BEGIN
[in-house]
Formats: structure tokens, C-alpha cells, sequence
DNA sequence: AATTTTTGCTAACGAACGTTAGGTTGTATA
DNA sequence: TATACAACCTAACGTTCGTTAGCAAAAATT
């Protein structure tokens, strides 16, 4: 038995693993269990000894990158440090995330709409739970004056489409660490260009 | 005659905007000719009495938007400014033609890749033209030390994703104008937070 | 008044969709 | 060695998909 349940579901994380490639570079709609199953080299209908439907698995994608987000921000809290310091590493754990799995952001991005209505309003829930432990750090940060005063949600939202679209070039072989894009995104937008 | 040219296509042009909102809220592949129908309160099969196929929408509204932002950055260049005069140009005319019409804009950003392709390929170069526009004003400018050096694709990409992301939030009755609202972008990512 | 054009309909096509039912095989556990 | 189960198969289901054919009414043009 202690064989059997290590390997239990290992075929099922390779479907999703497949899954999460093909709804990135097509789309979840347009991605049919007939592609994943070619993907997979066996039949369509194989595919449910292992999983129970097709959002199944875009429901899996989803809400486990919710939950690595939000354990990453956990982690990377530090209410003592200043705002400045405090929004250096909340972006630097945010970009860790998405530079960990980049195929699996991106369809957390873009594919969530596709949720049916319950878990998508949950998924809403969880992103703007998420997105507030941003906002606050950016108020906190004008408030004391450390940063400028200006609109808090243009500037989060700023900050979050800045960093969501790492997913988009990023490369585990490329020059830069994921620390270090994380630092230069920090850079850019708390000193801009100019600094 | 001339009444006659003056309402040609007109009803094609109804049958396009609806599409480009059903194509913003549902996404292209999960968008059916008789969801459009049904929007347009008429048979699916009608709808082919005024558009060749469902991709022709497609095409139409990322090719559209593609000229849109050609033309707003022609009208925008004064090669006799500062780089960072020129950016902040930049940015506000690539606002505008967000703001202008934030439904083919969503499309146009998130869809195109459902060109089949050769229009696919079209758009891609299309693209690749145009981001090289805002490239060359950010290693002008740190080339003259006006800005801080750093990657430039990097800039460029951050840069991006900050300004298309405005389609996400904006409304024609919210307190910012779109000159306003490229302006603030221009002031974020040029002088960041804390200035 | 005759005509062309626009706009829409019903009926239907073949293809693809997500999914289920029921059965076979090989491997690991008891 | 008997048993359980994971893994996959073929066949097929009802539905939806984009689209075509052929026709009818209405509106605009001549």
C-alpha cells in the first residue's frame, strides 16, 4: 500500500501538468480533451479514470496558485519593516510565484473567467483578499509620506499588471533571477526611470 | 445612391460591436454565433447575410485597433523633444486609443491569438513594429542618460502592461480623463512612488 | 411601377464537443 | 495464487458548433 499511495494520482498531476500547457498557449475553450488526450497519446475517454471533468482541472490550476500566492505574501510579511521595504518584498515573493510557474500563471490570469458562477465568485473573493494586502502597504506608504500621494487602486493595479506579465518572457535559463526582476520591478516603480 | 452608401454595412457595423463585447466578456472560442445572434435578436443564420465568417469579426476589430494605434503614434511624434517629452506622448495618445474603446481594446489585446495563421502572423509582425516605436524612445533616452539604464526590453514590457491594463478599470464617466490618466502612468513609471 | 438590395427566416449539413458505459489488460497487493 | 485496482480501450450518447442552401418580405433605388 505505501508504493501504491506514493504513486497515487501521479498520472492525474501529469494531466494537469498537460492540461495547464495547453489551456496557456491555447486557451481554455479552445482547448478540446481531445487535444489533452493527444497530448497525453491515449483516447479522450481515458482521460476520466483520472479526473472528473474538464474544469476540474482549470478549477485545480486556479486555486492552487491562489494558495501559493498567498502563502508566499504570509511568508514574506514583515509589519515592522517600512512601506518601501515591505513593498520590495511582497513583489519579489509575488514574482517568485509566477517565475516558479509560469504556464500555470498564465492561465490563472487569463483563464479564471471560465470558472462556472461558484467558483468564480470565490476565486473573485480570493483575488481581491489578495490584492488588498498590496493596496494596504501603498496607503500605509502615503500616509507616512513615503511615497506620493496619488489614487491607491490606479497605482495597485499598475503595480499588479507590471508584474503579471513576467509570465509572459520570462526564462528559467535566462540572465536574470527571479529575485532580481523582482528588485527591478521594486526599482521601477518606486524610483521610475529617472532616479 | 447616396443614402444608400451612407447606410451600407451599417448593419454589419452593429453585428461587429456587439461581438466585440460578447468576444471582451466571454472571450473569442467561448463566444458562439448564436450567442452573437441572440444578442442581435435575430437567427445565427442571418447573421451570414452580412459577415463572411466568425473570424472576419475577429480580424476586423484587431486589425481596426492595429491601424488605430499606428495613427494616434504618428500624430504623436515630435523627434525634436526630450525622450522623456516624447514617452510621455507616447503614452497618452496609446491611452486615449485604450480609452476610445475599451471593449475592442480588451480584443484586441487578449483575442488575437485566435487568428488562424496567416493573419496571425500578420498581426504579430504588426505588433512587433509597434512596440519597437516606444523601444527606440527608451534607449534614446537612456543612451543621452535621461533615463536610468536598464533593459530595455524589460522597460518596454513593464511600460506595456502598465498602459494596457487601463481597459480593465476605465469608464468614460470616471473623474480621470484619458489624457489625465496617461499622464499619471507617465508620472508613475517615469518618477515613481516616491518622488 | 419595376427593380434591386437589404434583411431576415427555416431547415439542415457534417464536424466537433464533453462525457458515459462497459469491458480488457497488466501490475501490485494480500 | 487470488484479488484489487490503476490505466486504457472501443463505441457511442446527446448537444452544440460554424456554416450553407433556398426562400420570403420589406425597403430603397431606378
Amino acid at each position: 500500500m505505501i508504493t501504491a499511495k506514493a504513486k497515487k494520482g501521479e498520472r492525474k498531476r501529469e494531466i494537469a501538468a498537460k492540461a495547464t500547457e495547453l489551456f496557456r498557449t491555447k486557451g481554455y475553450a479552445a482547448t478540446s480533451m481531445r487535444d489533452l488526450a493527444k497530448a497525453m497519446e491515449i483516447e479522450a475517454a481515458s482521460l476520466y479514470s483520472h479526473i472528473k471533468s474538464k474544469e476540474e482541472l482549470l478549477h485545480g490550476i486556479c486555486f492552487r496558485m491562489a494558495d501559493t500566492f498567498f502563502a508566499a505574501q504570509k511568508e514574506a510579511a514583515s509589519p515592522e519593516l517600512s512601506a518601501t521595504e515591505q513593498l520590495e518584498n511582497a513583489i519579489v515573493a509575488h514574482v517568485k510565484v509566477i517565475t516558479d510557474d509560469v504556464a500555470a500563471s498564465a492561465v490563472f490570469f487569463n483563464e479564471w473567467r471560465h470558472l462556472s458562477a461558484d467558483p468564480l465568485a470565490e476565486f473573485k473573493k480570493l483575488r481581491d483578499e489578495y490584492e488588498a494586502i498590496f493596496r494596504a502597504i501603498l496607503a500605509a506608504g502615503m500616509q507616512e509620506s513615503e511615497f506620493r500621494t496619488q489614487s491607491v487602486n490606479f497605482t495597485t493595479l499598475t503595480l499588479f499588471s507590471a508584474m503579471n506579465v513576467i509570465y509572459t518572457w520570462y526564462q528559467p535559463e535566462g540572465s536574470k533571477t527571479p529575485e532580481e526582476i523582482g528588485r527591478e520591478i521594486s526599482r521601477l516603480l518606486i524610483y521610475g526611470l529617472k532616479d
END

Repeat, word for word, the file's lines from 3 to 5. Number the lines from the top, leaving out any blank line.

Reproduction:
DNA sequence: AATTTTTGCTAACGAACGTTAGGTTGTATA
DNA sequence: TATACAACCTAACGTTCGTTAGCAAAAATT
């Protein structure tokens, strides 16, 4: 038995693993269990000894990158440090995330709409739970004056489409660490260009 | 005659905007000719009495938007400014033609890749033209030390994703104008937070 | 008044969709 | 060695998909 349940579901994380490639570079709609199953080299209908439907698995994608987000921000809290310091590493754990799995952001991005209505309003829930432990750090940060005063949600939202679209070039072989894009995104937008 | 040219296509042009909102809220592949129908309160099969196929929408509204932002950055260049005069140009005319019409804009950003392709390929170069526009004003400018050096694709990409992301939030009755609202972008990512 | 054009309909096509039912095989556990 | 189960198969289901054919009414043009 202690064989059997290590390997239990290992075929099922390779479907999703497949899954999460093909709804990135097509789309979840347009991605049919007939592609994943070619993907997979066996039949369509194989595919449910292992999983129970097709959002199944875009429901899996989803809400486990919710939950690595939000354990990453956990982690990377530090209410003592200043705002400045405090929004250096909340972006630097945010970009860790998405530079960990980049195929699996991106369809957390873009594919969530596709949720049916319950878990998508949950998924809403969880992103703007998420997105507030941003906002606050950016108020906190004008408030004391450390940063400028200006609109808090243009500037989060700023900050979050800045960093969501790492997913988009990023490369585990490329020059830069994921620390270090994380630092230069920090850079850019708390000193801009100019600094 | 001339009444006659003056309402040609007109009803094609109804049958396009609806599409480009059903194509913003549902996404292209999960968008059916008789969801459009049904929007347009008429048979699916009608709808082919005024558009060749469902991709022709497609095409139409990322090719559209593609000229849109050609033309707003022609009208925008004064090669006799500062780089960072020129950016902040930049940015506000690539606002505008967000703001202008934030439904083919969503499309146009998130869809195109459902060109089949050769229009696919079209758009891609299309693209690749145009981001090289805002490239060359950010290693002008740190080339003259006006800005801080750093990657430039990097800039460029951050840069991006900050300004298309405005389609996400904006409304024609919210307190910012779109000159306003490229302006603030221009002031974020040029002088960041804390200035 | 005759005509062309626009706009829409019903009926239907073949293809693809997500999914289920029921059965076979090989491997690991008891 | 008997048993359980994971893994996959073929066949097929009802539905939806984009689209075509052929026709009818209405509106605009001549």